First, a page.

Cornstarch Versus Flour

Q. Which is better for thickening: cornstarch or flour? Are they almost always interchangeable? —Ann, Neenah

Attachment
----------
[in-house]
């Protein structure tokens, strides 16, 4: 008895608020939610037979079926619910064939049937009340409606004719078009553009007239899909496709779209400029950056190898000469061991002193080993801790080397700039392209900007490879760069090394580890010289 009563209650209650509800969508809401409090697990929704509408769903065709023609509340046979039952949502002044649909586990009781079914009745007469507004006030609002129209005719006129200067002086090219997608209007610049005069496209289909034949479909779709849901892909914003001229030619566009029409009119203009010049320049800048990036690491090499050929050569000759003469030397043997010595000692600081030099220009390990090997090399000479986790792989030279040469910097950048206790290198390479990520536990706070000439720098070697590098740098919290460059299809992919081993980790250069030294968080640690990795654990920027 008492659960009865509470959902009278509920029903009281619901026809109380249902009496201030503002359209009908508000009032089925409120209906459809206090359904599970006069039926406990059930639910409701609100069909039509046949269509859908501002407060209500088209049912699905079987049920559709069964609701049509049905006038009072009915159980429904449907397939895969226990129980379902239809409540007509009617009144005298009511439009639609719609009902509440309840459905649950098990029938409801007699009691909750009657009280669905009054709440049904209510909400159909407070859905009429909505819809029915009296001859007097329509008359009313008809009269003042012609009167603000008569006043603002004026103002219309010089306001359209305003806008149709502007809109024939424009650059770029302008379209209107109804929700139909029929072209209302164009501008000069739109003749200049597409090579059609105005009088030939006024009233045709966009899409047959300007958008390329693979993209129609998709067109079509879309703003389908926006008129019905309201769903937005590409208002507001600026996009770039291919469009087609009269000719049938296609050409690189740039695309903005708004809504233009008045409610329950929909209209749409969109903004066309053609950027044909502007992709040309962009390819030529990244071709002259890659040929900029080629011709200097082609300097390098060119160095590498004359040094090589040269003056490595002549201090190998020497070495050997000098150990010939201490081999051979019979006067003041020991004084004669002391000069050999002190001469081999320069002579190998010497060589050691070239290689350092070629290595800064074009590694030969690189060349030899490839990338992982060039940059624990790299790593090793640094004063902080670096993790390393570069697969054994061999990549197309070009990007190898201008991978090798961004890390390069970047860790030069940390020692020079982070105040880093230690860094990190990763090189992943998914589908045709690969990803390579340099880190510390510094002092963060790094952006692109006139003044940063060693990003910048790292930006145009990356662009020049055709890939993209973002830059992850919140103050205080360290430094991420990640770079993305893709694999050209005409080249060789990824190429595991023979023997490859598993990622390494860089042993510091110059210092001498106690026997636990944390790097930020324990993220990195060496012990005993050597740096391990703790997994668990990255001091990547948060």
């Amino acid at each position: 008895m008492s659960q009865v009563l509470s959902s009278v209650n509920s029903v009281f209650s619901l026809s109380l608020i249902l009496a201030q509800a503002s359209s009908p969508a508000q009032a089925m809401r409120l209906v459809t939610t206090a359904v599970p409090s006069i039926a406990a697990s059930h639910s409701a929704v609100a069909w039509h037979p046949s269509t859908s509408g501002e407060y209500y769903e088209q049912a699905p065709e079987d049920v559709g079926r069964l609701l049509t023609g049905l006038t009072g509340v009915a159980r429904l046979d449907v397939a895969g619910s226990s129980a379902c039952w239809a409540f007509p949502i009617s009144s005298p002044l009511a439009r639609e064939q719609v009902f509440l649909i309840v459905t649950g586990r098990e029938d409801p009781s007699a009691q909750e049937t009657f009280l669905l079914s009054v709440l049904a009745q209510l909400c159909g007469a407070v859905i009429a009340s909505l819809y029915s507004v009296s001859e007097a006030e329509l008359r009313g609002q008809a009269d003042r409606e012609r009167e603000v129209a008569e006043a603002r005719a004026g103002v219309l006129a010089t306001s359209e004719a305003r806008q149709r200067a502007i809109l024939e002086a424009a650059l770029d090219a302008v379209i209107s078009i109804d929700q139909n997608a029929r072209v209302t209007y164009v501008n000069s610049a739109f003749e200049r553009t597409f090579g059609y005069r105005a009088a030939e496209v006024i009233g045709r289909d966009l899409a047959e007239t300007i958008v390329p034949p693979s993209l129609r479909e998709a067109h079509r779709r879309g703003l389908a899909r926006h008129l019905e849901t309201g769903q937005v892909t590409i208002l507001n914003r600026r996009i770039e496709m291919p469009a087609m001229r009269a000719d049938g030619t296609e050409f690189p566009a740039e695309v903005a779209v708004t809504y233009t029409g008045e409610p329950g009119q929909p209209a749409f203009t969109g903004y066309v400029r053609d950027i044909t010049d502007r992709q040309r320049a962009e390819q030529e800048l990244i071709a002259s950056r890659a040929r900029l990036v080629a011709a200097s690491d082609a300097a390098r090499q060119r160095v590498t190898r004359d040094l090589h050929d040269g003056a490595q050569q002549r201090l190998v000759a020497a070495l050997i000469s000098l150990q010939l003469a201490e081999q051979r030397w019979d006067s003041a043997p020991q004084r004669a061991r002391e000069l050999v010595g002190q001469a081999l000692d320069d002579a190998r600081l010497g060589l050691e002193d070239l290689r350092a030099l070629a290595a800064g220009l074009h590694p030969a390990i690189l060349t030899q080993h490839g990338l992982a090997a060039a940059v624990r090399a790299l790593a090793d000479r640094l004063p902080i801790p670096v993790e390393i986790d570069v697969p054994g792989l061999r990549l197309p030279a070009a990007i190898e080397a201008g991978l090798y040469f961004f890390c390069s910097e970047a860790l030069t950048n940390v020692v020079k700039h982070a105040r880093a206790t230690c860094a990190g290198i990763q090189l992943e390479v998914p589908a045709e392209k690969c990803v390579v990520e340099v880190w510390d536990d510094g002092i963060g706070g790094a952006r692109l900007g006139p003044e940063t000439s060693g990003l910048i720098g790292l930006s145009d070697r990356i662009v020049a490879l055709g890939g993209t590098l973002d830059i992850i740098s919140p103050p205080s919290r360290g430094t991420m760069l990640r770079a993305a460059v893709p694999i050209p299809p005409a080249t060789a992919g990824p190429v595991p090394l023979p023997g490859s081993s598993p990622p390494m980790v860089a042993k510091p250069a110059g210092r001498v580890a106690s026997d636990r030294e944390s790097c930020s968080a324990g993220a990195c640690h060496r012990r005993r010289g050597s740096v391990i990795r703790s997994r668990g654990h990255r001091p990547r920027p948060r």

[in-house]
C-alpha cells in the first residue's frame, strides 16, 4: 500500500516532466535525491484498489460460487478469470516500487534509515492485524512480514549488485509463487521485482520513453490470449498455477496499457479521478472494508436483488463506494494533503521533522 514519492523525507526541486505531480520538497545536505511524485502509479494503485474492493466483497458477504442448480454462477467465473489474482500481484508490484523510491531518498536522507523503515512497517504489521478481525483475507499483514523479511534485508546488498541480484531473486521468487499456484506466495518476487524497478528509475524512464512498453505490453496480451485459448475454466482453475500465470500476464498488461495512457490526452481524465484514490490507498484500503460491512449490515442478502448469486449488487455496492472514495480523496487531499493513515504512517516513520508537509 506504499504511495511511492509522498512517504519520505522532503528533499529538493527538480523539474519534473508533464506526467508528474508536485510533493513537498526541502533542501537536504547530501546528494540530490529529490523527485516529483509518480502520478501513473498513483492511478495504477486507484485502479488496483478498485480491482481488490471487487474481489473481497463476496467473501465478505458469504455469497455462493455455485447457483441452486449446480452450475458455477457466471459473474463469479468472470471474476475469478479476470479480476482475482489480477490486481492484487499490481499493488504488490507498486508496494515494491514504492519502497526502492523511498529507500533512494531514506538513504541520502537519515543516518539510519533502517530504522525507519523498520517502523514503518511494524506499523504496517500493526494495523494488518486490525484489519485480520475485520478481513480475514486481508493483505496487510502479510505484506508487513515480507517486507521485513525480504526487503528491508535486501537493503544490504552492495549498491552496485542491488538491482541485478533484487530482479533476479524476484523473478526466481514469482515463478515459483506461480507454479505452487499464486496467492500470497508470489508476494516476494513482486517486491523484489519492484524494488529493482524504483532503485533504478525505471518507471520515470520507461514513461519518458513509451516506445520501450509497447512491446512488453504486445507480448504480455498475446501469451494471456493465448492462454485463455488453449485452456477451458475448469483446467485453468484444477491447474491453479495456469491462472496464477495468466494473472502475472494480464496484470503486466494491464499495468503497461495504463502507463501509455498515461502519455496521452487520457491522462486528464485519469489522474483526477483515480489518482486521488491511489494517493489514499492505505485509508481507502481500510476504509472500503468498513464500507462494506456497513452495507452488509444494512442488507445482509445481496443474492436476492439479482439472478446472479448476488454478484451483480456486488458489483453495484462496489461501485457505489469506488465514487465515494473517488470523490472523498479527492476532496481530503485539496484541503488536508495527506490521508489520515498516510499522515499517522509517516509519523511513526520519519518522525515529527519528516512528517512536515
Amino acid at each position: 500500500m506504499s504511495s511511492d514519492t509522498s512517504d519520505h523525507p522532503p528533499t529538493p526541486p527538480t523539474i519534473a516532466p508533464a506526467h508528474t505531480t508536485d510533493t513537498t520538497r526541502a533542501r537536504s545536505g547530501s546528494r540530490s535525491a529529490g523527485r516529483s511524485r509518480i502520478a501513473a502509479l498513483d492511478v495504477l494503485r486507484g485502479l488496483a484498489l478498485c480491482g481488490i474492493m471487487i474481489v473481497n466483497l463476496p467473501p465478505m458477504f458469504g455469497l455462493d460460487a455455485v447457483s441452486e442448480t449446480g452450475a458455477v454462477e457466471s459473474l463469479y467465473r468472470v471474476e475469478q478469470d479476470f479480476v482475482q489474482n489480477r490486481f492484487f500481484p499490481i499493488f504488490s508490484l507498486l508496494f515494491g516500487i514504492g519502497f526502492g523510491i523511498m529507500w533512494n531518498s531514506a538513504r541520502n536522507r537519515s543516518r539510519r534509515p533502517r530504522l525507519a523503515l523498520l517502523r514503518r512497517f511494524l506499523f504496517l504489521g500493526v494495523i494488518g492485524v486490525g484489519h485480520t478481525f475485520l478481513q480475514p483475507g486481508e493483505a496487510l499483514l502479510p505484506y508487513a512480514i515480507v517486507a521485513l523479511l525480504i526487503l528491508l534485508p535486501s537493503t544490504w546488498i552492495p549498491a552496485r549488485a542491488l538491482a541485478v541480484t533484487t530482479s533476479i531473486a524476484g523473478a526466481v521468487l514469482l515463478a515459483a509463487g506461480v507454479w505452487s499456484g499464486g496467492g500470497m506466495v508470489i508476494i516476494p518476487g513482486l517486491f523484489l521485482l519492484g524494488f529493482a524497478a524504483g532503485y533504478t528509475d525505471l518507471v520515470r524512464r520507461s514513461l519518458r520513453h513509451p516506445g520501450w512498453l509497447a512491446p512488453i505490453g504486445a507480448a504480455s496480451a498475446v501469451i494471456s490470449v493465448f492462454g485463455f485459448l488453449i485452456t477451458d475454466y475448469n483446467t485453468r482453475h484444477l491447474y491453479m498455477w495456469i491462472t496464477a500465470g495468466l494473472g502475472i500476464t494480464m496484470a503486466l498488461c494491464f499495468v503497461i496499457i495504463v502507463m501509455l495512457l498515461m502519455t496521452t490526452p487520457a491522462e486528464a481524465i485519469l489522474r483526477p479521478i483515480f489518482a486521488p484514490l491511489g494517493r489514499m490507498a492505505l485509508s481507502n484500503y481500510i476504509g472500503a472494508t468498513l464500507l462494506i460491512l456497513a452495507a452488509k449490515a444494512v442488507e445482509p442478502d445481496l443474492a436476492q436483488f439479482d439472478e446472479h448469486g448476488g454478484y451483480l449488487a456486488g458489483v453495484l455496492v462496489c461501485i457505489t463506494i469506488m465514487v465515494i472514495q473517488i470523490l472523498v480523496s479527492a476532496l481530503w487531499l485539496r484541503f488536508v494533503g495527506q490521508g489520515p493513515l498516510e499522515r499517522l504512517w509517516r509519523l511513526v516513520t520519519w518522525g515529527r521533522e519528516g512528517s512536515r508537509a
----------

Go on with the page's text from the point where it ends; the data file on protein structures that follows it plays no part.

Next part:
A. Both cornstarch and flour work essentially the same way. When heated, the starch molecules of each swell up and provide thickening, which is a very desirable texture needed for many preparations. Neither cornstarch or flour is better or worse than the other, but rather which one will work best for the particular cooking application. Cornstarch tends to give an opaque finish and seems to be the preferred thickener for fruit sauces and other preparations where a gel-like finish is desired, like a pie filling or a glaze. Please remember that cornstarch must always be softened with water or other liquid prior to being incorporated or it will irreversibly and undesirably clump together. On the other hand, flour provides a creamier finish, which might be more suitable for thickened soups and gravies. Whether using cornstarch or flour as a thickener, the product being thickened will not achieve its maximum effectiveness until it gets heated thoroughly. Cornstarch needs to reach a temperature of at least 200° F to achieve its maximum thickening, whereas flour will thicken around 150° F (but cooking it a little longer will help minimize its floury taste).

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